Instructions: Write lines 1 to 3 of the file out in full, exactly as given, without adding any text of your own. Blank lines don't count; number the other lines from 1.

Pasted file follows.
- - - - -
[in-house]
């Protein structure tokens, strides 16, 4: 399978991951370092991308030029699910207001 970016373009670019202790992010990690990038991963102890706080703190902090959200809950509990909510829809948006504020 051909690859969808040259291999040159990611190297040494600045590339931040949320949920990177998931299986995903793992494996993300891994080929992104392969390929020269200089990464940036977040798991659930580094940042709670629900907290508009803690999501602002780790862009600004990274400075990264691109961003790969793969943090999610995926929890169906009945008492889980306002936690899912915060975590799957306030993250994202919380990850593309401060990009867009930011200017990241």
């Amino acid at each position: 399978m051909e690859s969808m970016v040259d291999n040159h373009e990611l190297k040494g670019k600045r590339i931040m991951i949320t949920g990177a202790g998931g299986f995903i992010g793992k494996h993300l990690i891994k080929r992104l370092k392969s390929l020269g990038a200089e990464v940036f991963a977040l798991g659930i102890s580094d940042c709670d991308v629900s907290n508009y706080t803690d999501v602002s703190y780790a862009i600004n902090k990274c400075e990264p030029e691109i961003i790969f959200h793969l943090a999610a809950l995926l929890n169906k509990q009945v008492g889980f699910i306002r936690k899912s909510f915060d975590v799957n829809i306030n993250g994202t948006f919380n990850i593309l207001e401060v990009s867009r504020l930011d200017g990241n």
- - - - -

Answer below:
[in-house]
């Protein structure tokens, strides 16, 4: 399978991951370092991308030029699910207001 970016373009670019202790992010990690990038991963102890706080703190902090959200809950509990909510829809948006504020 051909690859969808040259291999040159990611190297040494600045590339931040949320949920990177998931299986995903793992494996993300891994080929992104392969390929020269200089990464940036977040798991659930580094940042709670629900907290508009803690999501602002780790862009600004990274400075990264691109961003790969793969943090999610995926929890169906009945008492889980306002936690899912915060975590799957306030993250994202919380990850593309401060990009867009930011200017990241």
């Amino acid at each position: 399978m051909e690859s969808m970016v040259d291999n040159h373009e990611l190297k040494g670019k600045r590339i931040m991951i949320t949920g990177a202790g998931g299986f995903i992010g793992k494996h993300l990690i891994k080929r992104l370092k392969s390929l020269g990038a200089e990464v940036f991963a977040l798991g659930i102890s580094d940042c709670d991308v629900s907290n508009y706080t803690d999501v602002s703190y780790a862009i600004n902090k990274c400075e990264p030029e691109i961003i790969f959200h793969l943090a999610a809950l995926l929890n169906k509990q009945v008492g889980f699910i306002r936690k899912s909510f915060d975590v799957n829809i306030n993250g994202t948006f919380n990850i593309l207001e401060v990009s867009r504020l930011d200017g990241n």